Harvest Energy working New Year's Day

Governor extends hours for fuel deliveries

Wed, 01/01/2014 - 3:30pm

    AUGUSTA — On the last day of 2013, Dec. 31, Gov. Paul LePage signed emergency legislation allowing Maine fuel transport and delivery trucks to drive additional hours to ensure timely heating fuel deliveries during the unusually cold weather that is expected over the next several days. This is the second such proclamation the governor has made in the last 30 days. The legislation will expire Jan. 14.

    The National Weather Service is calling for temperatures to be single digits to below zero through Sunday, Jan. 5.

    Steve Young, general manager of Harvest Energy in Rockport, said the emergency legislation does help in keeping up with the demand for fuel.

    “There are limitations on how many hours we can drive in a day,” said Young. “It means extended hours to make deliveries. Common sense dictates we don’t want our drivers working more than 8-10 hours a day, but it gives us the flexibility in making more deliveries if it’s warranted.”

    Young said drivers could work up to 12 hours a day making fuel deliveries. The U.S. Department of Transportation sets limitations on the number of hours drivers may spend behind the wheel of a delivery truck.

    “We have used the emergency legislation to ensure our customers have fuel,” said Young. “We try to get all deliveries done in a five- to six-day work week, but Sunday deliveries are very real if someone needs fuel. It’s New Year’s Day and I’m in the office working. I have a driver out making deliveries today and I’m making deliveries of fuel. We’re very committed to our customers’ needs.”

    In a press release Dec. 31, the governor stated: “Recent ice and snow storms have hampered efforts for oil delivery trucks to deliver fuel, which is one reason this declaration is being extended. The declaration allows heating fuel to be delivered to Maine families when they need it most. Keeping homes warm is critical to protect the public health and safety of Mainers."



    The Declaration reads as follows:

    Governor's Emergency Proclamation for US-DOT Federal Motor Carrier Safety Administration Hours of Service Waiver WHEREAS,Maineis experiencing artic cold temperatures and dangerous wind chills; and

    WHEREAS, this cold weather is expected to continue for the next several days affecting the entire State; and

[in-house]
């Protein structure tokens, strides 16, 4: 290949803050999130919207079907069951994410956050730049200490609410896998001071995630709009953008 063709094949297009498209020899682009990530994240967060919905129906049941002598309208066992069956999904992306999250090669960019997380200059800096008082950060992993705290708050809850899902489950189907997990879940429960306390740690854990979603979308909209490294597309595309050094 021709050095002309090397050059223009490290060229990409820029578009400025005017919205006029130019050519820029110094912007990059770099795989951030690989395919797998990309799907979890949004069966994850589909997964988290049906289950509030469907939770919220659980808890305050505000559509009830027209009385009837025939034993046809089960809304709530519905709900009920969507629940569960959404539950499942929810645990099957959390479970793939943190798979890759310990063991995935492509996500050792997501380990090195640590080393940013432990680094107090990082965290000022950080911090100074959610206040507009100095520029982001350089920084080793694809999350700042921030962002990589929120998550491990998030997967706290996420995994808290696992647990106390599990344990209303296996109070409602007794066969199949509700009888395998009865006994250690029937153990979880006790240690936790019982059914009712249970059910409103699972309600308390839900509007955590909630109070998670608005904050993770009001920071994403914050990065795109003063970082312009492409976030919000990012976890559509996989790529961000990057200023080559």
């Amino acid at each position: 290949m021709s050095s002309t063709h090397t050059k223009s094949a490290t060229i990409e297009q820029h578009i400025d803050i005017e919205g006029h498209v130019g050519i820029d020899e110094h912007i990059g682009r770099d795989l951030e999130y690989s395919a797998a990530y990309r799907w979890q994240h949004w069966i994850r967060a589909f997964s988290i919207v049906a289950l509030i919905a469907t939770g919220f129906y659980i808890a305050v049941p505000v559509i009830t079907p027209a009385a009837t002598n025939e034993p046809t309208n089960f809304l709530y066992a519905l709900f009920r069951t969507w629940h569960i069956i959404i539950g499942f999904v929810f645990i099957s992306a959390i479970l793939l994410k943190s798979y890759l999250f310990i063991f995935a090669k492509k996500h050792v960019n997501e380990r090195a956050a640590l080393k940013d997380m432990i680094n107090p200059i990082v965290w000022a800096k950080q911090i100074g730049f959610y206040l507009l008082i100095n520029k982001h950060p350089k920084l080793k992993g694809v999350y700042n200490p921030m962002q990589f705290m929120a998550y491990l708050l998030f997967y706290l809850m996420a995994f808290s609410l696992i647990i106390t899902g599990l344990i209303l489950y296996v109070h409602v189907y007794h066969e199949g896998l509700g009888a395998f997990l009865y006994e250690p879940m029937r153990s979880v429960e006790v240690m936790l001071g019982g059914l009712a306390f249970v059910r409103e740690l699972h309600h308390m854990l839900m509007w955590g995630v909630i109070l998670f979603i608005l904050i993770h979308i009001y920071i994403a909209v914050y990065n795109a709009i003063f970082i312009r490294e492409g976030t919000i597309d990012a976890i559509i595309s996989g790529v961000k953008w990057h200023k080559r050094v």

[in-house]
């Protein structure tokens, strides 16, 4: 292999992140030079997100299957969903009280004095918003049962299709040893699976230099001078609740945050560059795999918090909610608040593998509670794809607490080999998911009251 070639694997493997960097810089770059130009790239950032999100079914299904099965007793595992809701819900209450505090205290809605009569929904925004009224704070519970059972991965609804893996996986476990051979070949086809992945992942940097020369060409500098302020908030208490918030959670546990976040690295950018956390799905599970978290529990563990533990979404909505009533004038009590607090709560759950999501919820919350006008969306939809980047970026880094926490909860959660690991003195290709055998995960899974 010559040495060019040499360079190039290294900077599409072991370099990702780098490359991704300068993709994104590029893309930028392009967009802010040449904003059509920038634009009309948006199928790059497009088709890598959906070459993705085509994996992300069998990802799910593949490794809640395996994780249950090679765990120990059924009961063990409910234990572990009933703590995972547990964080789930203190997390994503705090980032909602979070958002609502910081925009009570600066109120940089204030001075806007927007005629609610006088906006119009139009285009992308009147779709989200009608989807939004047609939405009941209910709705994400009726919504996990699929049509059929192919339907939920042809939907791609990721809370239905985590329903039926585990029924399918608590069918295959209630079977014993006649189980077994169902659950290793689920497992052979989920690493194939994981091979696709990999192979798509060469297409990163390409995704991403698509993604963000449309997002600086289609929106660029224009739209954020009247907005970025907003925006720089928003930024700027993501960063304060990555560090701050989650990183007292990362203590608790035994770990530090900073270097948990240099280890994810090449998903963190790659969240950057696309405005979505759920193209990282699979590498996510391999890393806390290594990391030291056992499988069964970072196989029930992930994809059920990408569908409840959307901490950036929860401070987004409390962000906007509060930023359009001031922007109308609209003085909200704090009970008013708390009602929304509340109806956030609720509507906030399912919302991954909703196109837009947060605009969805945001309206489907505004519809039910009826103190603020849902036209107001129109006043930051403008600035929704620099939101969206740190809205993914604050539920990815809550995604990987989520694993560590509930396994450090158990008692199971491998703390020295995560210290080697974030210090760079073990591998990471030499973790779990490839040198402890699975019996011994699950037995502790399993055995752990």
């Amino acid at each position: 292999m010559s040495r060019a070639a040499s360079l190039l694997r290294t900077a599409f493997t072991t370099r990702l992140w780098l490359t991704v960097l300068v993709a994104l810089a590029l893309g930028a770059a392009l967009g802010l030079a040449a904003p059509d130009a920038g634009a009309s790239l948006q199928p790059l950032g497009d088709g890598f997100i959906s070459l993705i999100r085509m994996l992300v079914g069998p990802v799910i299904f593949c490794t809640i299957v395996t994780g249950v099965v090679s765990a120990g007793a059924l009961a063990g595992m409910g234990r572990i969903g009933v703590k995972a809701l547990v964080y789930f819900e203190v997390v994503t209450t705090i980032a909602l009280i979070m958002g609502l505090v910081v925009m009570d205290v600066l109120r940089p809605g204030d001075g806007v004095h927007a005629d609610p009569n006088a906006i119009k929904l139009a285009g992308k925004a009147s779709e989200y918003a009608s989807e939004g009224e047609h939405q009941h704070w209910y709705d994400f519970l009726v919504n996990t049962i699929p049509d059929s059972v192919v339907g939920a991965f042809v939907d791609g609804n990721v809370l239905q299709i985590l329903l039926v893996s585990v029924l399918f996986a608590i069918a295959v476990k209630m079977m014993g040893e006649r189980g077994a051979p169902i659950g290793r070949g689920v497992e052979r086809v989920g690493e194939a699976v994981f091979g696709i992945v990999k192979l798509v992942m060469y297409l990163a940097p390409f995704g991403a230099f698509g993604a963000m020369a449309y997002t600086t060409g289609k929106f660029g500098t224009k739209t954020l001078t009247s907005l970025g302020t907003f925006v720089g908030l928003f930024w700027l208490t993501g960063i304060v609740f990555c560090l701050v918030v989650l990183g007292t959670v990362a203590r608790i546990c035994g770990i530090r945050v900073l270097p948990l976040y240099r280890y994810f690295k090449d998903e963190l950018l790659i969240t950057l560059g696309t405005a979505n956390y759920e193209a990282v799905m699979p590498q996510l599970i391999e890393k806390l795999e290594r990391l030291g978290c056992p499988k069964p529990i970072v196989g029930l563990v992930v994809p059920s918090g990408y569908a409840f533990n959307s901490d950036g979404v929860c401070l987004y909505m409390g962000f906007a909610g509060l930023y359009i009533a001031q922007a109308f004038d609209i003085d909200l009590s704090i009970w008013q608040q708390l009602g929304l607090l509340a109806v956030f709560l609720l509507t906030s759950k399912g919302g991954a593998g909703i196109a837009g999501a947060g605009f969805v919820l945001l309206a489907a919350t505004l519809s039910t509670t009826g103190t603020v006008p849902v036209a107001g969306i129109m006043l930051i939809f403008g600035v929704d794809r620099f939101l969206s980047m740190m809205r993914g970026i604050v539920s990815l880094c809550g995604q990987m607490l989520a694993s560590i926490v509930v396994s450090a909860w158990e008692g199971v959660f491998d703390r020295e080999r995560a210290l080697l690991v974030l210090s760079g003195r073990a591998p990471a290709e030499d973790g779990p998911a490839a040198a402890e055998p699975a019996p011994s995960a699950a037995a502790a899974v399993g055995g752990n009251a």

WHEREAS, heating fuel inMaineis in great demand because of the cold; and

    WHEREAS, federal motor carrier safety regulations determine the number of hours the drivers of heating fuel and bulk petroleum delivery and transport vehicles may operate; and

    WHEREAS, many drivers in the State will shortly be approaching their federal limit on hours of operation and may have to cease delivery of heating fuel and bulk petroleum fuels; and

    WHEREAS, these conditions threaten public health and safety and endanger public property if heating fuels cannot be transported or delivered within the State of Maine; and

    WHEREAS, the declaration of a State of Emergency will facilitate the granting of a waiver from the U.S. Department of Transportation - Federal Motor Carrier Safety Administration, pursuant to 49 CFR part 390.23 to allow relief from 49 CFR parts 390 through 399, specifically 49 CFR part 395 Hours of Service of Drivers, and subject to the limitations described below, and therefore allow heating fuel and bulk petroleum delivery and transport drivers to operate additional hours; and

    WHEREAS, motor carriers that have an Out-Of-Service Order in effect may not take advantage of the relief from regulation that such a declaration provides under 49 CFR 390.23,

    NOW THEREFORE, I, Paul R. LePage, Governor of the State of Maine, by virtue of the authority vested in me by the Constitution and laws of Maine, find that these conditions constitute a civil emergency under 37-B M.R.S.A. section 742, and for the purpose pursuant to 49 CFR part 390.23 of facilitating a waiver to the U.S. Department of Transportation, Federal Motor Carrier Safety Regulations, specifically 49 CFR part 395

    Hours of Service of Drivers, do hereby declare that a State of Emergency for fuel drivers operating within the State ofMaine exists as of December 31, 2013 through January 18, 2014.

    Pursuant to this declaration, I hereby order the following: No motor carrier operating under the terms of this emergency declaration shall require or allow an ill or fatigued driver to operate a motor vehicle. A driver who notifies a motor carrier that he or she needs immediate rest shall be given a least ten (10) consecutive hours off-duty before the driver is required to return to service.

    Paul Lepage